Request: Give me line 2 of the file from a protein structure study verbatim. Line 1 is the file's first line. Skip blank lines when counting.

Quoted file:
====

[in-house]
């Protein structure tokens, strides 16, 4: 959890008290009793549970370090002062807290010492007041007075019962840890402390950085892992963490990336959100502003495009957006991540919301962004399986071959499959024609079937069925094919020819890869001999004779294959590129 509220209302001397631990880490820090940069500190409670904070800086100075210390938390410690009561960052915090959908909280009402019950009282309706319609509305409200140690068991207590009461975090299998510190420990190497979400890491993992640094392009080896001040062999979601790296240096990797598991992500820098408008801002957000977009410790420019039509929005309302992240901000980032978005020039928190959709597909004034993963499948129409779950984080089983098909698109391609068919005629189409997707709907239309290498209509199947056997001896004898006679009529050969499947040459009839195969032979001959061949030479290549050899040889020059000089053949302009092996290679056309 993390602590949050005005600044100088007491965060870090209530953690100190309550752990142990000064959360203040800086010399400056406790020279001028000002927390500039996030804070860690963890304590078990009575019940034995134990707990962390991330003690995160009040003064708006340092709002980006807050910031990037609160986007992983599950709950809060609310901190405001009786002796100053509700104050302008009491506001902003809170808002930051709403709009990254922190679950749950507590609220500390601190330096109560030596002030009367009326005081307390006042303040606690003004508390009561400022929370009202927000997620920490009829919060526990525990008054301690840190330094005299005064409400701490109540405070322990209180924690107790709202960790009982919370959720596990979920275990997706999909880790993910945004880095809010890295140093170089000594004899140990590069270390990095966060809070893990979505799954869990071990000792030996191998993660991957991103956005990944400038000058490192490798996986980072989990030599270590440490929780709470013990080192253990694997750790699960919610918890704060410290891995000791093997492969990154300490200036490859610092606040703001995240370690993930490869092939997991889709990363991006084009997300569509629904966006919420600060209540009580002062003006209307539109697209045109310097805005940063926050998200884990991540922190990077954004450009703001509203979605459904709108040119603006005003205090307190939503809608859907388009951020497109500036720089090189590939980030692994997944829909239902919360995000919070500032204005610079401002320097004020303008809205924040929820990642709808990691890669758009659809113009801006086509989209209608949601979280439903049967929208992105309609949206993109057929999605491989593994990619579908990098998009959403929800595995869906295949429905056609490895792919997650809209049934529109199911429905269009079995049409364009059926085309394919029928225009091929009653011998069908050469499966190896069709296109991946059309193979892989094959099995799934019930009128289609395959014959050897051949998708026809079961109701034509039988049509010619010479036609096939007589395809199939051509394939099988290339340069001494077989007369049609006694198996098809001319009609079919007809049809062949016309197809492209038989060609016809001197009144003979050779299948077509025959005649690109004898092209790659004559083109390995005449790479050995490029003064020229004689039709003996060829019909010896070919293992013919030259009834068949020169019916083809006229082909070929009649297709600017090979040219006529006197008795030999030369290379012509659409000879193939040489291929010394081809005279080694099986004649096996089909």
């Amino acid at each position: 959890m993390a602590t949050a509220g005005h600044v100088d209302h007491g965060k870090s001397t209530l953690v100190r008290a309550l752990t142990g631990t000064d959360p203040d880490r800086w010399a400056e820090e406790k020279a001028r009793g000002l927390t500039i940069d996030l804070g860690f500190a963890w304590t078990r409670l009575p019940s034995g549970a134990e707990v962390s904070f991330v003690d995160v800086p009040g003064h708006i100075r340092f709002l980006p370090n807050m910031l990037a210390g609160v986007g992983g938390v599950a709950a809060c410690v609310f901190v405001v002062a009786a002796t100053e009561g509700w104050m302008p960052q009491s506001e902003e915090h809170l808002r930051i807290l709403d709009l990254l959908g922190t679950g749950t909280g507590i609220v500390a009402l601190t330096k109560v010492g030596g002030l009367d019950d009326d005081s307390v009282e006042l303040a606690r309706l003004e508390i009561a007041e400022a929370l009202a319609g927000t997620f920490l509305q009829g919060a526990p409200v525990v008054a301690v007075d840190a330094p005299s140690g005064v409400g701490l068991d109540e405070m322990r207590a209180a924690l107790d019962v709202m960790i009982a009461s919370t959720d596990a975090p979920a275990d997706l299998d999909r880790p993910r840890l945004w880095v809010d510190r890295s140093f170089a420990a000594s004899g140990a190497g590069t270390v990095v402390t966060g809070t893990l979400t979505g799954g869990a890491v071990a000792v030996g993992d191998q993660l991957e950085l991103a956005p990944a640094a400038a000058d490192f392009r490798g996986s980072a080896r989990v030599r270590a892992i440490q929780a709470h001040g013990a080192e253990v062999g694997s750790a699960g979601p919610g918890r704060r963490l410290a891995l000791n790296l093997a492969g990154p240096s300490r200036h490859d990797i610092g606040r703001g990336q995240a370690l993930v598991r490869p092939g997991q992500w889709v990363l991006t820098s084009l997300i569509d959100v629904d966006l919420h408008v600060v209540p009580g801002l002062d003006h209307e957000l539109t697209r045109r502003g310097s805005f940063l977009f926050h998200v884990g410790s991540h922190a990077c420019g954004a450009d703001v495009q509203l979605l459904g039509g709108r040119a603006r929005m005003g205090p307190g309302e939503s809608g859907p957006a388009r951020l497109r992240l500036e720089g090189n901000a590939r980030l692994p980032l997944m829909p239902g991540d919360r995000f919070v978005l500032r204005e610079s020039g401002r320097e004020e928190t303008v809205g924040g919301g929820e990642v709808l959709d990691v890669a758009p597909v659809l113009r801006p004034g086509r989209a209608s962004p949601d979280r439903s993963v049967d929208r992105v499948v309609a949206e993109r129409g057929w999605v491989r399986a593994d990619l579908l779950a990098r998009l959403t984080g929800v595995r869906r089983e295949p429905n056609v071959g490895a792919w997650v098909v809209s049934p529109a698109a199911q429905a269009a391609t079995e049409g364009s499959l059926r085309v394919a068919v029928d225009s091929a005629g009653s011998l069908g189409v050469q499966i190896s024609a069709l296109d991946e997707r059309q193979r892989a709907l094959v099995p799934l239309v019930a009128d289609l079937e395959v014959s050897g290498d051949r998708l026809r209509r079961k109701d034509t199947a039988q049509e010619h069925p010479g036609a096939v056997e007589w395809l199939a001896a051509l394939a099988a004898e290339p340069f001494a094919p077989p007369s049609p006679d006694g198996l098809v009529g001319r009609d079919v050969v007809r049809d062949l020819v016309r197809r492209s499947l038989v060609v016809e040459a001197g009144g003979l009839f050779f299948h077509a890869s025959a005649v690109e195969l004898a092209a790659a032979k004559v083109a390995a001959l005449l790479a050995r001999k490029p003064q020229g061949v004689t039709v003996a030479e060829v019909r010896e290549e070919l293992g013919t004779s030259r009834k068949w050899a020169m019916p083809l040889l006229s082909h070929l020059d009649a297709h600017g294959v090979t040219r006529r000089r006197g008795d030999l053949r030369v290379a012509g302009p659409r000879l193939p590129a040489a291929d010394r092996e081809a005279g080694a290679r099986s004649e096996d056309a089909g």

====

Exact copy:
């Protein structure tokens, strides 16, 4: 959890008290009793549970370090002062807290010492007041007075019962840890402390950085892992963490990336959100502003495009957006991540919301962004399986071959499959024609079937069925094919020819890869001999004779294959590129 509220209302001397631990880490820090940069500190409670904070800086100075210390938390410690009561960052915090959908909280009402019950009282309706319609509305409200140690068991207590009461975090299998510190420990190497979400890491993992640094392009080896001040062999979601790296240096990797598991992500820098408008801002957000977009410790420019039509929005309302992240901000980032978005020039928190959709597909004034993963499948129409779950984080089983098909698109391609068919005629189409997707709907239309290498209509199947056997001896004898006679009529050969499947040459009839195969032979001959061949030479290549050899040889020059000089053949302009092996290679056309 993390602590949050005005600044100088007491965060870090209530953690100190309550752990142990000064959360203040800086010399400056406790020279001028000002927390500039996030804070860690963890304590078990009575019940034995134990707990962390991330003690995160009040003064708006340092709002980006807050910031990037609160986007992983599950709950809060609310901190405001009786002796100053509700104050302008009491506001902003809170808002930051709403709009990254922190679950749950507590609220500390601190330096109560030596002030009367009326005081307390006042303040606690003004508390009561400022929370009202927000997620920490009829919060526990525990008054301690840190330094005299005064409400701490109540405070322990209180924690107790709202960790009982919370959720596990979920275990997706999909880790993910945004880095809010890295140093170089000594004899140990590069270390990095966060809070893990979505799954869990071990000792030996191998993660991957991103956005990944400038000058490192490798996986980072989990030599270590440490929780709470013990080192253990694997750790699960919610918890704060410290891995000791093997492969990154300490200036490859610092606040703001995240370690993930490869092939997991889709990363991006084009997300569509629904966006919420600060209540009580002062003006209307539109697209045109310097805005940063926050998200884990991540922190990077954004450009703001509203979605459904709108040119603006005003205090307190939503809608859907388009951020497109500036720089090189590939980030692994997944829909239902919360995000919070500032204005610079401002320097004020303008809205924040929820990642709808990691890669758009659809113009801006086509989209209608949601979280439903049967929208992105309609949206993109057929999605491989593994990619579908990098998009959403929800595995869906295949429905056609490895792919997650809209049934529109199911429905269009079995049409364009059926085309394919029928225009091929009653011998069908050469499966190896069709296109991946059309193979892989094959099995799934019930009128289609395959014959050897051949998708026809079961109701034509039988049509010619010479036609096939007589395809199939051509394939099988290339340069001494077989007369049609006694198996098809001319009609079919007809049809062949016309197809492209038989060609016809001197009144003979050779299948077509025959005649690109004898092209790659004559083109390995005449790479050995490029003064020229004689039709003996060829019909010896070919293992013919030259009834068949020169019916083809006229082909070929009649297709600017090979040219006529006197008795030999030369290379012509659409000879193939040489291929010394081809005279080694099986004649096996089909």